• Nrcbtm1

    I’m a retired nuclear regulator.  The deregulation of the financial industry clearly went ridiculously too far.  They dismantled the protections the New Deal put into place as a result of 1929.   But over-regulation can also be a problem.  After the core melt at the Three Mile Island 2  nuclear power reactor, various offices of the U.S. Nuclear Regulatory Commission imposed so many rules that there was a legitimate concern that the plant operators didn’t have time needed to safely operate their plants.  The NRC headquarters added a self-governing “backfit rule” to impose a discipline to what its offices were doing to the operating plants.  But even with the best regulations, over-confidence can lead to problems.  Deferring required inspections led significant erosion of the reactor vessel at Davis-Besse.  Too bad our government is so influenced by big money lobbying that overconfidence in the financial industry is far from our concern.

  • TOMKATS777

    Ask yourself This, Why is wall street spending billions of dollars to keep deregulation. The housing crises is not responsible for the recession created by the greed of wall street (Banks). deregulation over a peiod of 10 years is responsible.Think of this, If some one told you that you could go to vegas with unlimited funds and not worry about the losses and you could keep all the winnings – WHAT WOULD YOU DO? Remember this is our fault, we vote the politions into office whos votes are bought by wall street. It is our ignorance and our lack of understanding that allows these politicians to lie to us to get our votes but we can change that in the next election. We have two parties that matter. One belives in the trickle down theory. This is the party that says if the wealthiest people are doing well then they will spend there money and this will create jobs for the rest of us. This was fine untill 10 years ago when they started to spend most of there money out of the country on cheep labor, leaving us to beg for the crumbs. on the other hand the other party belives in building a strong foundation at the bottom and let the money flow up. If you build a house or building that is going to be strong and safe would it from the attic down or the foundation up. maybe my common sence is twisted but after 54 years of being on both sides of the fence I can tell you this, I am tired of the BS, America open your eyes and refuse to be lied to. Use your own common sense. your know what is true. WAKE UP !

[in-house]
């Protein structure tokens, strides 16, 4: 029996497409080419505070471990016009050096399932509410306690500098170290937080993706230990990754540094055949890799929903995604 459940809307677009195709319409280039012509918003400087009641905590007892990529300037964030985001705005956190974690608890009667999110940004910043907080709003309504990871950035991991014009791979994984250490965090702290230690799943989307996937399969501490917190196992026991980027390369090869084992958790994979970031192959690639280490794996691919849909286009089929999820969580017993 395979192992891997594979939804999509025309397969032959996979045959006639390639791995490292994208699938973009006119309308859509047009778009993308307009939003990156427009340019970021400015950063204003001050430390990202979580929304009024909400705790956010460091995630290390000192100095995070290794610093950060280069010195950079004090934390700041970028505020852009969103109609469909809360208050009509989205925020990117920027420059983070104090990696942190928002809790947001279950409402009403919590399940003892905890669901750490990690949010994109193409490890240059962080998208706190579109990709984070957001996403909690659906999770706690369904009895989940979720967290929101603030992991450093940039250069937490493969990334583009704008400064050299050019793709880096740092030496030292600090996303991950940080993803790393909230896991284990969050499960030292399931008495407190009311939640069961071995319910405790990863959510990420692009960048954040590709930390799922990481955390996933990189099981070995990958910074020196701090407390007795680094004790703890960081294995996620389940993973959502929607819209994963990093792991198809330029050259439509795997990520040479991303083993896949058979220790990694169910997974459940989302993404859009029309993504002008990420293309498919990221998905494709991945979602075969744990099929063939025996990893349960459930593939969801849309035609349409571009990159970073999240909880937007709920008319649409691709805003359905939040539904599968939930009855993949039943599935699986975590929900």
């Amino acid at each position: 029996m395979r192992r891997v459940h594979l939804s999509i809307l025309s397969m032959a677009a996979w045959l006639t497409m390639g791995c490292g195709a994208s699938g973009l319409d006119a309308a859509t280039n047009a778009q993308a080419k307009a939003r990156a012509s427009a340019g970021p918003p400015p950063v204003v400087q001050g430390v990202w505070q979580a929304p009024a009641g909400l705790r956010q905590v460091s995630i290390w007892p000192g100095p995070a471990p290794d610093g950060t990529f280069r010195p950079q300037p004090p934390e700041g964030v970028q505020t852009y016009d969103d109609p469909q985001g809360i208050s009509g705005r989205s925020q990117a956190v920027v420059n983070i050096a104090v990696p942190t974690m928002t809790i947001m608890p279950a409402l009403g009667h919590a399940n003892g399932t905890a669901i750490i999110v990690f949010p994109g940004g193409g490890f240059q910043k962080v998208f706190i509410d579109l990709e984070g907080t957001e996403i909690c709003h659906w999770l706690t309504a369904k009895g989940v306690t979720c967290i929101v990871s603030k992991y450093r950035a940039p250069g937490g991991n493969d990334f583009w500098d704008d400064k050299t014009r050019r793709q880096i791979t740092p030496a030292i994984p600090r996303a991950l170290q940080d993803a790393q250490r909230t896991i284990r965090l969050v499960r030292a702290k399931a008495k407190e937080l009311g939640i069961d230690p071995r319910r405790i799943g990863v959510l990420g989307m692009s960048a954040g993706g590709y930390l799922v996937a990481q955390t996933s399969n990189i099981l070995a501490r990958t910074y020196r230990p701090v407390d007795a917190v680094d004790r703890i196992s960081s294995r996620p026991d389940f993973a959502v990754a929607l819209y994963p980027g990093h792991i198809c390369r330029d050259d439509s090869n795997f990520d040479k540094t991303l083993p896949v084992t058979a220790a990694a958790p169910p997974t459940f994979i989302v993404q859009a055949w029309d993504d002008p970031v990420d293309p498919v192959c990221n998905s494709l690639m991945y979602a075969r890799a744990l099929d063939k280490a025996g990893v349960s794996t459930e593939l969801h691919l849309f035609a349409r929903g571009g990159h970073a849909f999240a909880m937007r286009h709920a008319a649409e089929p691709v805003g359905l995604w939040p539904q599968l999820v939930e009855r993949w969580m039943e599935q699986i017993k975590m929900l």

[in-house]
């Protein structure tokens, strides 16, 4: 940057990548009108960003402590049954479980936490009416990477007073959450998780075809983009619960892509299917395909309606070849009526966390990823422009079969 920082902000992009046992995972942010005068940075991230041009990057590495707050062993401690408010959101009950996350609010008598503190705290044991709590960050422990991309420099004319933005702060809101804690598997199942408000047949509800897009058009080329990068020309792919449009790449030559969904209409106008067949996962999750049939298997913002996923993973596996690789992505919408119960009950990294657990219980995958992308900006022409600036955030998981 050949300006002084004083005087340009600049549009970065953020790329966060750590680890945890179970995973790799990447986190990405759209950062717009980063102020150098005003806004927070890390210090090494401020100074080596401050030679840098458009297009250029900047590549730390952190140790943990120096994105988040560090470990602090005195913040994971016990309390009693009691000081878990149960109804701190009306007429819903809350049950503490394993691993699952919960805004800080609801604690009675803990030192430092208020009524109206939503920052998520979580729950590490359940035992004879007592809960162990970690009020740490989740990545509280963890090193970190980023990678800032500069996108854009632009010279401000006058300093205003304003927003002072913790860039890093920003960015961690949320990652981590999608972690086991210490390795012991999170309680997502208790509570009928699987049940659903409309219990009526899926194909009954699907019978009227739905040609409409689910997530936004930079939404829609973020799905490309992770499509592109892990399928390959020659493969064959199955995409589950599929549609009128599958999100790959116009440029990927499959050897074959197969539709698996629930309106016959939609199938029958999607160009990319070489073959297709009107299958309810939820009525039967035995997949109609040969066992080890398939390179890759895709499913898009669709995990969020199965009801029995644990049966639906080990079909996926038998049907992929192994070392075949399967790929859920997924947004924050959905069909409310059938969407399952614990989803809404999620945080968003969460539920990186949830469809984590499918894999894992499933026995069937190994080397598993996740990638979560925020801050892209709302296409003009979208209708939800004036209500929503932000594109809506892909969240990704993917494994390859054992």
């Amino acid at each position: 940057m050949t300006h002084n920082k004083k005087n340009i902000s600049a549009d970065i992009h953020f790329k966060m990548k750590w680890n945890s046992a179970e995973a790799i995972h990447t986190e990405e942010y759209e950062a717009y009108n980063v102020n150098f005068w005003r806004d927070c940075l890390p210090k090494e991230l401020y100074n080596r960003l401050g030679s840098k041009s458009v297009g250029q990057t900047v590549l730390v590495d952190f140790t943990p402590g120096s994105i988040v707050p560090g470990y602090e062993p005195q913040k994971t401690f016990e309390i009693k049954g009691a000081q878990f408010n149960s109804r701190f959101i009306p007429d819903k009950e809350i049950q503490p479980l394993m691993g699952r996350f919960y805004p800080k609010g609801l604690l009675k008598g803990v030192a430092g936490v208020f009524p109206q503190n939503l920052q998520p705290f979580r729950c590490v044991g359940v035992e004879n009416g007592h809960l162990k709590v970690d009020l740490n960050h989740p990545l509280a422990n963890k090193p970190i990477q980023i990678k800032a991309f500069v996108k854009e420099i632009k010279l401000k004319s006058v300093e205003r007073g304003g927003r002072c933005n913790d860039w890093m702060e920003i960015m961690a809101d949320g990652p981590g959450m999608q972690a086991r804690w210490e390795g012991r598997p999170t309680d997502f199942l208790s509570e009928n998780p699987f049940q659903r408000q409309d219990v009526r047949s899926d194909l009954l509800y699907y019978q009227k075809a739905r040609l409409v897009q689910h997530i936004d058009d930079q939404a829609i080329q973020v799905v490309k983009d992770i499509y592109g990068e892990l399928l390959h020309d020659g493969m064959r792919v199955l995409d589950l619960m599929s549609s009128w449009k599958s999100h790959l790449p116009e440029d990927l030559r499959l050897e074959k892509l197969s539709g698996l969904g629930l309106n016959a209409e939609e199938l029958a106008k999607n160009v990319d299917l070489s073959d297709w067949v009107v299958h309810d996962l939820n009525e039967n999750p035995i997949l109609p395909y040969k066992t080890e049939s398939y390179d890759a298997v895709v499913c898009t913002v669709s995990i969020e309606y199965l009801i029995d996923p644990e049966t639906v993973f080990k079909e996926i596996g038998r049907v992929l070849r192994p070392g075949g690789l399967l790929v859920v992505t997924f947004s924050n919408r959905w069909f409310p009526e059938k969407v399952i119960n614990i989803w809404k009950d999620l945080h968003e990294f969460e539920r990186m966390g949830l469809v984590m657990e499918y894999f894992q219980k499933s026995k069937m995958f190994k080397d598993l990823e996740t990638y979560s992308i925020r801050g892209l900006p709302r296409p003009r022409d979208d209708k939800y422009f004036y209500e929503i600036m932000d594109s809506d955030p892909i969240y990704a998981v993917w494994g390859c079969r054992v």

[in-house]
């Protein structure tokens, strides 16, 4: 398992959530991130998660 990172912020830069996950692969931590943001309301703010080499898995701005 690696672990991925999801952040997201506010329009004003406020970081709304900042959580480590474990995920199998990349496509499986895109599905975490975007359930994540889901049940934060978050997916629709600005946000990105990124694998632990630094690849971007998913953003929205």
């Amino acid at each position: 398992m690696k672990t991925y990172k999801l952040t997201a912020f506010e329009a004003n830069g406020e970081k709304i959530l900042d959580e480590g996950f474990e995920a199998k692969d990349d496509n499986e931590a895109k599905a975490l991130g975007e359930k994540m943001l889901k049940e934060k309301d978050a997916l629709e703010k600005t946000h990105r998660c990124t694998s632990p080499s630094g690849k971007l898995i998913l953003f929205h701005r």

• Tomaklip

    Reinstate Glass-Steagall it worked for over 50 years

  • Ogreenberg

    Wall Street people and the bank people stole all our money, and none of them has gone to jail for stealing our money.  The politicians are in their pockets.  Nothing can be done.  We are heading into